Howard Beach, NY (December 1, 2016) On the heels of a recently released report highlighting the vast number of vacant properties across the five boroughs, Senator Joseph P. Addabbo, Jr. is once again calling on the city to make use of the empty space to combat New York’s increasing homeless problem.


A recent study conducted by the Municipal Art Society of New York found that about 20 percent – more than 2,700 – of the properties now owned or leased by a city agency are classified as having “no current use.” More than 1,100 of these properties are located here in Queens, with nearby Brooklyn containing more than 1,000 sites not currently being used.


“These pieces of land that are owned or leased by the City of New York are costing valuable taxpayer dollars to keep and maintain, made worse by the fact that they are sitting unused in a time of serious need,” said Addabbo. “While Mayor de Blasio is busy spending $1.7 billion in additional taxpayer money in his unsuccessful attempt to fight homelessness, further precious resources are being wasted to hold onto these properties that could be used to fight this same crisis.”


In October, Addabbo was joined at City Hall by several other elected officials from around Queens who denounced Mayor de Blasio’s decision to continue using hotels as shelters in order to combat the rise in the number of homeless New Yorkers, a figure that has now reached an all-time high of more than 60,000 people. During the press conference, the Senator made numerous suggestions detailing alternative plans of action – including utilizing vacant land across New  York – that the city could employ not only to provide more adequate shelter for those in need, but to keep New Yorkers from losing their homes in the first place.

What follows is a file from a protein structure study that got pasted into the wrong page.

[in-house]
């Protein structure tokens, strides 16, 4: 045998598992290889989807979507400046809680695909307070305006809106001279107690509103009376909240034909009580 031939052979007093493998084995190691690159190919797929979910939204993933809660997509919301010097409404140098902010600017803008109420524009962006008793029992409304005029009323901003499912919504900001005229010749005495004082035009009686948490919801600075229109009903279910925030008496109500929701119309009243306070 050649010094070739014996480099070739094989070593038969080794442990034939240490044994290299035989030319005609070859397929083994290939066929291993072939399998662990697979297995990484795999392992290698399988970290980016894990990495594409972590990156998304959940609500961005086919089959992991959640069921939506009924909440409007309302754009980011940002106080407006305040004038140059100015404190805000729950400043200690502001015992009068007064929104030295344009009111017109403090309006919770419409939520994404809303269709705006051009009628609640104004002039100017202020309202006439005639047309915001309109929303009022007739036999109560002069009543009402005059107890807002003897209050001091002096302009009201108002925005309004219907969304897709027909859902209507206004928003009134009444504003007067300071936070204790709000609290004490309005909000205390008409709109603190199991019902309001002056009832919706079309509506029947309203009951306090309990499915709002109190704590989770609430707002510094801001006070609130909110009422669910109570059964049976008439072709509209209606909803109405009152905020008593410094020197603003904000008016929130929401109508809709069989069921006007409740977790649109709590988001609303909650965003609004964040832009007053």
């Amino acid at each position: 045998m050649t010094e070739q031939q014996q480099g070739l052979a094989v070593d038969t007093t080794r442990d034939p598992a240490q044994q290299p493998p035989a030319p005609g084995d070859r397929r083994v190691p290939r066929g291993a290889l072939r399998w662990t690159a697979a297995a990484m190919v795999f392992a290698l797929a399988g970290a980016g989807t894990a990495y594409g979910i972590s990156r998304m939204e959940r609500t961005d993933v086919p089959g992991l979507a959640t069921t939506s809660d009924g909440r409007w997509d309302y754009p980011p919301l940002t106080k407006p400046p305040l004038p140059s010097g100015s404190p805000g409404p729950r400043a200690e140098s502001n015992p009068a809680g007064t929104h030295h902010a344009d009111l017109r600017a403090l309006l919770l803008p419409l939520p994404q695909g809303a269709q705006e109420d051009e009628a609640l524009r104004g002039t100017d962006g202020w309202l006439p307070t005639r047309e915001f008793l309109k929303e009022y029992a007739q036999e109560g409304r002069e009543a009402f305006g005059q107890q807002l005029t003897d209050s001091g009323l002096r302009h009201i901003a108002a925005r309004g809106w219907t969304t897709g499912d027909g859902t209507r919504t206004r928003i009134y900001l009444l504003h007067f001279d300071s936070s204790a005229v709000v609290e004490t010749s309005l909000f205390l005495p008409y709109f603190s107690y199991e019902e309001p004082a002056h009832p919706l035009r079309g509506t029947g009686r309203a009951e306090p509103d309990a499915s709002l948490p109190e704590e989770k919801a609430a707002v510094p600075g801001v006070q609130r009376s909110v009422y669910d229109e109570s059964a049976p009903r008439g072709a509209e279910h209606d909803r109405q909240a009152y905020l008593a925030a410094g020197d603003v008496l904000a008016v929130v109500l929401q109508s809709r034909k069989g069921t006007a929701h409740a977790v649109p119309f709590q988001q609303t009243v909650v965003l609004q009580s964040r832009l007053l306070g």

“As more inappropriate, prison-like accommodations for homeless individual continue to pop up throughout the five boroughs, more than 8,500 acres of city owned or leased land has been sitting vacant, being wasted when it could instead be helping us solve this increasingly serious problem,” Addabbo said. “By this point, we have all seen that converting hotels into living space is not an adequate solution to this crisis. These facilities are not equipped to serve as a primary residence, offering minimal, limited amenities and only further delaying the transition into permanent housing. I have publically stated several times now that Mayor de Blasio needs to take advantage of vacant properties across the city to construct more affordable housing or even build quick, temporary modular apartments that are more appropriate than simply warehousing people into hotel rooms for years at a time. With this news confirming the thousands of properties that are already under city control but not being used, there is no excuse to let them sit vacant while more than 60,000 people need our help. It is time for this administration to stop ignoring the fact that there are more viable alternatives than staying on a failed course.”


In addition to his suggestion to use vacant properties to help find more housing and shelters for the homeless, Addabbo has also proposed increasing rent subsidies to prevent New Yorkers on a budget from losing their homes and restructuring the cluster site program that seeks to assimilate homeless individuals into available apartments throughout the city rather than using shelters as a transition.

Background: Large swath of city-owned property is underutilized: report  — 

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